[concurrency-interest] is choice beteen asynchrone/synchrone method an implementation detail?

Peter Veentjer alarmnummer at gmail.com
Tue Jul 25 05:52:45 EDT 2006


I have a question about synchrone and asynchrone methods being an
implementation detail.

If you have an interface:

interface WaterCooker{
   void cook();
}

You could create different implementations. It is easy to make it a
synchronous call (the default approach) but it is also quite easy to
make it asynchrone (if the call has no return value). So it is
possible to let the implementation determine what kind of call you
get: synchrone or asynchrone.

Personally I'm not too happy with this 'transparancy'. I think it is
better that this behaviour is part of your interface definition. Why?
-of you don't know if  a call is asynchrone, some condition don't have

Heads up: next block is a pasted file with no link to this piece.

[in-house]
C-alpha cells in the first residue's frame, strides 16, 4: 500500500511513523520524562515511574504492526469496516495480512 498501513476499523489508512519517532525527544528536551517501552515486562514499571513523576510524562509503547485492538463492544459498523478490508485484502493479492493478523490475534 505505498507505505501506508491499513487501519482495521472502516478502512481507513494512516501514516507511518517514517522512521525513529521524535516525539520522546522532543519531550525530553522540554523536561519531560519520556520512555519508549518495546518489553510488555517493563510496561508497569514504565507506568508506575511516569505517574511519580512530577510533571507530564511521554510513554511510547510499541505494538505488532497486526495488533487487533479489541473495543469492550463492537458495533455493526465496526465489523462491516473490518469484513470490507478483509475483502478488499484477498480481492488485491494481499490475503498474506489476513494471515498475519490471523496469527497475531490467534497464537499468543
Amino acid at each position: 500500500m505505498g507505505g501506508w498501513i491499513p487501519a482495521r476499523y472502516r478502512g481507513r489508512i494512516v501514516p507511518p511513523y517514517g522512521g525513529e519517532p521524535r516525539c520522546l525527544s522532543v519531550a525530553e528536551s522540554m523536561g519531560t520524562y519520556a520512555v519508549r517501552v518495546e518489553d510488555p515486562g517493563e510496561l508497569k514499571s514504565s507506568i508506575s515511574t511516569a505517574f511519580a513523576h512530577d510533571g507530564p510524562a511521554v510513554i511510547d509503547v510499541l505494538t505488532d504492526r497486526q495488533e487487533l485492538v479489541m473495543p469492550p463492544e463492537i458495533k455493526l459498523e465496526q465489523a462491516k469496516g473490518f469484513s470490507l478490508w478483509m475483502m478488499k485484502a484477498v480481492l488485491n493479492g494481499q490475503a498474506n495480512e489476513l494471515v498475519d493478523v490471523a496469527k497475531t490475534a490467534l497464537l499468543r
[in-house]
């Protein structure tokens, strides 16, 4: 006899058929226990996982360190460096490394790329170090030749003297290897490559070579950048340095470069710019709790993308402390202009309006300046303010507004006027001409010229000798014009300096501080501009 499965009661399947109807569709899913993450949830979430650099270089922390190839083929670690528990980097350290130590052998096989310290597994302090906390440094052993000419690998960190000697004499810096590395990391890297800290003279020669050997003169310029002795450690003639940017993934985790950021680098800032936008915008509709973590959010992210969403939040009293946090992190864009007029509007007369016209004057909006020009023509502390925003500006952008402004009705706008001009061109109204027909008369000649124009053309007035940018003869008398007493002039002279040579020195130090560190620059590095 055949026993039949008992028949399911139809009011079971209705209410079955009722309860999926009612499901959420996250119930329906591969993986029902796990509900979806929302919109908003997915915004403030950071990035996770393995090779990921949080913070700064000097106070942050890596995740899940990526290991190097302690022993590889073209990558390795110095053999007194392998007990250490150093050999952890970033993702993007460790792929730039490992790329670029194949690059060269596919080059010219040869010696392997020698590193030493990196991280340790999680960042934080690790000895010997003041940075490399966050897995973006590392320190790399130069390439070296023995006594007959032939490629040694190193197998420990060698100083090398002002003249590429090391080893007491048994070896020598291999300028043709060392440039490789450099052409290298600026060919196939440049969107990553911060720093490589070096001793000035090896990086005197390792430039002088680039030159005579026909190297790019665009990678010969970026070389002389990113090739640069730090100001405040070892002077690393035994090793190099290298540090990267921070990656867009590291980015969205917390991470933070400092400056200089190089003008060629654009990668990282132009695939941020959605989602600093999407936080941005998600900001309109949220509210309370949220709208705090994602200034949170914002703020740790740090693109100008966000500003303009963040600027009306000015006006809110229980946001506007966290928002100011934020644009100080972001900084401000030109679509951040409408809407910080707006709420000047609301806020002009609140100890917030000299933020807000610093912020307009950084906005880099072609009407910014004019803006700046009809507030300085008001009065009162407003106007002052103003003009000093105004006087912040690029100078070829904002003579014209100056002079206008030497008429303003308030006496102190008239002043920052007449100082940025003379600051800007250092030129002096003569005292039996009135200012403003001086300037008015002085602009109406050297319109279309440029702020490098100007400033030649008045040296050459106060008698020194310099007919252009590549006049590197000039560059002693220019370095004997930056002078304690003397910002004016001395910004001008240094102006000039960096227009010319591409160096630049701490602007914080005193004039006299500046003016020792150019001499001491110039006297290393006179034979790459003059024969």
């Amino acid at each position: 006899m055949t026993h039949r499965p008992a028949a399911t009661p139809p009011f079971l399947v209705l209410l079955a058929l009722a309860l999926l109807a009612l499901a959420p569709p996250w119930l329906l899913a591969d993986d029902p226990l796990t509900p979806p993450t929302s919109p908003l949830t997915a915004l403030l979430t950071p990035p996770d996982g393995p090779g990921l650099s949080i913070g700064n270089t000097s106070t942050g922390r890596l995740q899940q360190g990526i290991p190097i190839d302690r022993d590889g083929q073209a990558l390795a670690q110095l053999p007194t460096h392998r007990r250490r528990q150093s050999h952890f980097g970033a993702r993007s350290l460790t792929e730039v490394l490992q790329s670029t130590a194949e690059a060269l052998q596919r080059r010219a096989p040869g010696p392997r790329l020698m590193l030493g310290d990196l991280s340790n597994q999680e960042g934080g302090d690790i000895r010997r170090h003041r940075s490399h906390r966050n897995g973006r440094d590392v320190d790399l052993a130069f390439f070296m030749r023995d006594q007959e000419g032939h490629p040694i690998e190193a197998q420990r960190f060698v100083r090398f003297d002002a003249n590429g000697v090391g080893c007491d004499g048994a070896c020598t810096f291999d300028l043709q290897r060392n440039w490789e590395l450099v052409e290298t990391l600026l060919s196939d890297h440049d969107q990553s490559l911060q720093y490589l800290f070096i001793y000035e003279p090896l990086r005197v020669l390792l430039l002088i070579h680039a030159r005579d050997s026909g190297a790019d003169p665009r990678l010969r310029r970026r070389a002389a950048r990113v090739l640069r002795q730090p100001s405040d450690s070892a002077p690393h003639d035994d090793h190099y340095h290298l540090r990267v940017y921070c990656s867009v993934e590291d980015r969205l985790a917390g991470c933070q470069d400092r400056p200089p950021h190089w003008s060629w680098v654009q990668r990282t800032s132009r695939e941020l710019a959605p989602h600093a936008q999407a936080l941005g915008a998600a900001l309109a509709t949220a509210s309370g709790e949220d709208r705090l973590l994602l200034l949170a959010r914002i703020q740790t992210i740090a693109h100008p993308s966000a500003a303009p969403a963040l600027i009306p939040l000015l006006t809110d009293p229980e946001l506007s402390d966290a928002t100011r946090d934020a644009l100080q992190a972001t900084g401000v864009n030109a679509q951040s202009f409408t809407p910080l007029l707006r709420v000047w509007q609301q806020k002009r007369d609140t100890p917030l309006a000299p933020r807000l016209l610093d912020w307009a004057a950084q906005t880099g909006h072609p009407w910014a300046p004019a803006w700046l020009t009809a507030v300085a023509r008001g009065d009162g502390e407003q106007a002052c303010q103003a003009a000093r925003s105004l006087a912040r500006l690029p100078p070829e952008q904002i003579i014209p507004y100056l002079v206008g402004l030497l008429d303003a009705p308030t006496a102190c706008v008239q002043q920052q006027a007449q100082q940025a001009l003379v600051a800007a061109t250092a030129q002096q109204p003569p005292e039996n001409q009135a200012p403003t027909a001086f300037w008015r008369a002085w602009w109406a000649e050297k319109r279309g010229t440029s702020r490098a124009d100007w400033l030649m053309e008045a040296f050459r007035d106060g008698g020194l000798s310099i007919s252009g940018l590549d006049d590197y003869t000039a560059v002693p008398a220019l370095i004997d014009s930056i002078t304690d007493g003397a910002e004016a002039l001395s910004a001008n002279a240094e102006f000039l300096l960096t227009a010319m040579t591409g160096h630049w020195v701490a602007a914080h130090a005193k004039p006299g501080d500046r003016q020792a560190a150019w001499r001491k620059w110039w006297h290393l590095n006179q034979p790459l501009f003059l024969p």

to success when you go to the next statement. In case of the
WaterCooker:

WaterCooker cooker = new WaterCooker();
Cup cup = new Cup();
cooker.cook();
cooker.fill(cup);

if you don't know the cook call is asynchrone, it could be you get
cold water in your cup.

-you don't know if you need to worry about concurrency control issues.
If some data is shared between the two threads, you system could be
subject to data corruption and other nasty stuff. This is something
you have to be aware of, and this means that it is part of the
definition of your interface (and not an implementation detail).

And there are other issues (bigger chance of deadlocks for example).

The reason why I'm asking this:
with modern frameworks like Spring it is very easy to 'enhance'
objects. You could wrap a synchronous call within a asynchronous
wrapper and inject the wrapper in every components that requires it.
The component itself is not aware that the call is asynchronone. So it
is very easy to make the choice between synchronous and asynchronous
evaluation just an implementation/configuration detail.

What are your thought about  the synchronous/asynchronous behaviour of
methods totally transparent?


More information about the Concurrency-interest mailing list